The Sky Is Falling
Thursday, March 15th, 2018
by Carla Atherton, Director of The Healthy Family Formula
When I think about the children’s story, “Chicken Little,” I think about this small, intense, reactionary chicken running around exclaiming to everyone that the “sky is falling!” His concerns, no, his sheer panic, is met with everything from rolling eyes to indifference. He is ignored and sometimes even ridiculed as he desperately tries to get the masses to look up, to see the imminent danger, to believe what he says so that his community can save themselves. Is Chicken Little making a big deal out of nothing, or does he see what the rest of us do not? Is this what many progressive healthcare professionals, parents, and functional and lifestyle medicine professionals are sounding the alarm about when they report that the health of our human population is on the rapid decline, and all because of the choices we are making and the dangers we are ignoring?
Ooh, big questions that are difficult to face. I’m not sure we want to see.
ADHD, Alzheimer’s, autism, obesity, autoimmunity, diabetes, heart disease, stroke, fatigue, learning disabilities, mood disorders, eczema, allergy, asthma, and general malaise are just some of the conditions, diseases, and illnesses people are succumbing to in epic numbers, and even when their symptoms are undiagnosable or not defined according to any particular disease, people are coming to their healthcare professionals feeling not quite right, dragging, tired, never really well. It is reported that 10% of children in the US have ADD/ADHD, and 17% are labeled as “learning disabled,” most schools are peanut-free zones due to the staggering number of children who have anaphylactic reactions to peanuts, and with autism rates climbing from 1 in 150 in the year 2000 to 1 in 68 in 2013, if this trend continues, a whopping 50% of our children born will have autism by the year 2032! The questions we are all asking are: why? What is happening? And what can we do about it: for our selves, for our children, and for our future generations?
Call me Chicken Little, but isn’t it apparent that the sky is falling?
When a writer, artist, activist, mother or father, mover or shaker, embarks on a mission to help either themselves, their own families, or the greater world community, most of them say that all of the time and effort will have been worth it if they reach even one person. I don’t feel that way. I am not writing this book to only reach you. I want to reach you, yes, and yes; I am so honoured that you picked up this book and are spending this time with me. But I also want to reach your children, your extended families, your spouse and community. I also want to reach my own family, my own children and community. Call me co-dependent, I don’t care. I have come to the acceptance that I am not OK if the people I love are not OK. And I am pretty sure you’re not, either.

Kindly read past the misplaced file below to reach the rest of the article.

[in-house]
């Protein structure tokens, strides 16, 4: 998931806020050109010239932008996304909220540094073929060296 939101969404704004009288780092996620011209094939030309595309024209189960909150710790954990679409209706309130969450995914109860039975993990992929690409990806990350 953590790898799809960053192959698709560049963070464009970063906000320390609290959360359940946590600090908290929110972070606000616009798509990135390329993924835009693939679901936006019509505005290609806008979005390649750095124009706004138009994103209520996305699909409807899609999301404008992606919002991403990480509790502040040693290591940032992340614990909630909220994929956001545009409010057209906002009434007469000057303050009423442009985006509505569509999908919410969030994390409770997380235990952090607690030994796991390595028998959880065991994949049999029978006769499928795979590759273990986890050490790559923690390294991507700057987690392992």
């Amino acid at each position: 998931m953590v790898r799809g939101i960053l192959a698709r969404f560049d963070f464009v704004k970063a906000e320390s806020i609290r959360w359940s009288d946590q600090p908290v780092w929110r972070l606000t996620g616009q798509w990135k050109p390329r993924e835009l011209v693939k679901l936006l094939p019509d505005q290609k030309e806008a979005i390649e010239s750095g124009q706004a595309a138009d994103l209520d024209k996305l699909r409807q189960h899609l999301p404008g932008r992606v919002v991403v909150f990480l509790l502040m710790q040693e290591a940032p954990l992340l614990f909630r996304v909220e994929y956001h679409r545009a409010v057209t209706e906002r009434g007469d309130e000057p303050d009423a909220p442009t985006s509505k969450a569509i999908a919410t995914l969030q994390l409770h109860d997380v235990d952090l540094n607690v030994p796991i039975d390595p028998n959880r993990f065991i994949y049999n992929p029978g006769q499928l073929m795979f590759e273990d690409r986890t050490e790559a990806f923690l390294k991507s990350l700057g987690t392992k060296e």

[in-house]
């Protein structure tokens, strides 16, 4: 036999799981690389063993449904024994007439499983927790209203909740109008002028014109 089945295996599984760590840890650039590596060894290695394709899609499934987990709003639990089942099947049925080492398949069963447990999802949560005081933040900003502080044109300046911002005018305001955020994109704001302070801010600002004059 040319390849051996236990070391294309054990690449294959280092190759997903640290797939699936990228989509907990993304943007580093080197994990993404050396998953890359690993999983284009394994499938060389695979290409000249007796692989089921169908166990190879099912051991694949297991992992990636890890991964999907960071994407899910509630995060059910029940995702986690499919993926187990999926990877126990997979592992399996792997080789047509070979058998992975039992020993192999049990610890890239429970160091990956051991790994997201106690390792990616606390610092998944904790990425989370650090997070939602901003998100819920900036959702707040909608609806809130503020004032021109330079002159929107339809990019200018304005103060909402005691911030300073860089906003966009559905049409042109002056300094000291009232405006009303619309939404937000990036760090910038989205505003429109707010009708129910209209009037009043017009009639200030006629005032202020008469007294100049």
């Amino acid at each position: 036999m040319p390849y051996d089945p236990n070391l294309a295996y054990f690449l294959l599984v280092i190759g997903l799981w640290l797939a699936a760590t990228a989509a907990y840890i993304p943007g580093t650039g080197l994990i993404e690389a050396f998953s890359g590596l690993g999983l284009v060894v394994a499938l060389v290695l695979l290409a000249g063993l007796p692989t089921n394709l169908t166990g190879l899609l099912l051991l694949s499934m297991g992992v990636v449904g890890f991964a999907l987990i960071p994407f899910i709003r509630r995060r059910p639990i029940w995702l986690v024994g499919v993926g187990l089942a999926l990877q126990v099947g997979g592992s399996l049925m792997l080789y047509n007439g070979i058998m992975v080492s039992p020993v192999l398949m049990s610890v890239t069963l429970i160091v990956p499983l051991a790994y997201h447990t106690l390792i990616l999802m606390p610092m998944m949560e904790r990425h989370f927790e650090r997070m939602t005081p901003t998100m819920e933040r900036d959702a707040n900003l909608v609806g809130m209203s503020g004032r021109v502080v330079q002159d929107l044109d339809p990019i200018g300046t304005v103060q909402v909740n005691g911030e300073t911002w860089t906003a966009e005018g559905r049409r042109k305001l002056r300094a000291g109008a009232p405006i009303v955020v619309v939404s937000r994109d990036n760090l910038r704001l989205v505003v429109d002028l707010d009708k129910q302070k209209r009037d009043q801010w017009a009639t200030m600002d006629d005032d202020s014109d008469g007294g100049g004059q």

At a recent yoga teacher training, my teacher asked me what would happen if my children were all in a car together and died in a crash. I told her truthfully that not much would matter anymore. She challenged me on that through some philosophical talk and reasoned that whatever we do, it needs to be for ourselves – not in a selfish way, but in a way that is intrinsically motivating and not hinging on any particular outcome or for anyone else that may be there one day and gone the next.
I just wanted to say, “I know what you are trying to do here and get it, but I don’t care. My children are my hearts walking around outside of me.”
The fact is, I may not be very evolved.
Although non-attachment and letting go of outcomes has been a practice of mine to ensure the retention of my sanity, I am pretty darn attached to my children and the outcome of good health for them, the outcome of a good chance at a relatively healthy life.
We did another exercise where we had a partner, and we were to look each other in the eyes and non-verbally download our stories, our words of wisdom, to each other. So, without words, I told her that letting go of our children was bullshit and that even though we need to be motivated by our individual passions and values and creativity, it is OK if they are part of who we are and if our happiness is connected to theirs because isn’t that the nature of love? Isn’t that why it hurts to love sometimes? Isn’t this why we fight so fiercely for certain things in life – for our survival and for that of our families, friends, and communities? My partner in this exercise cried as I “told” her this. And I don’t know if her tears were because of the intensity of the exercise or because she could feel everything I was telling her. But she cried. And I didn’t because I was feeling fierce and determined and purposeful. This was a very important message. Maybe the most important one I had to share.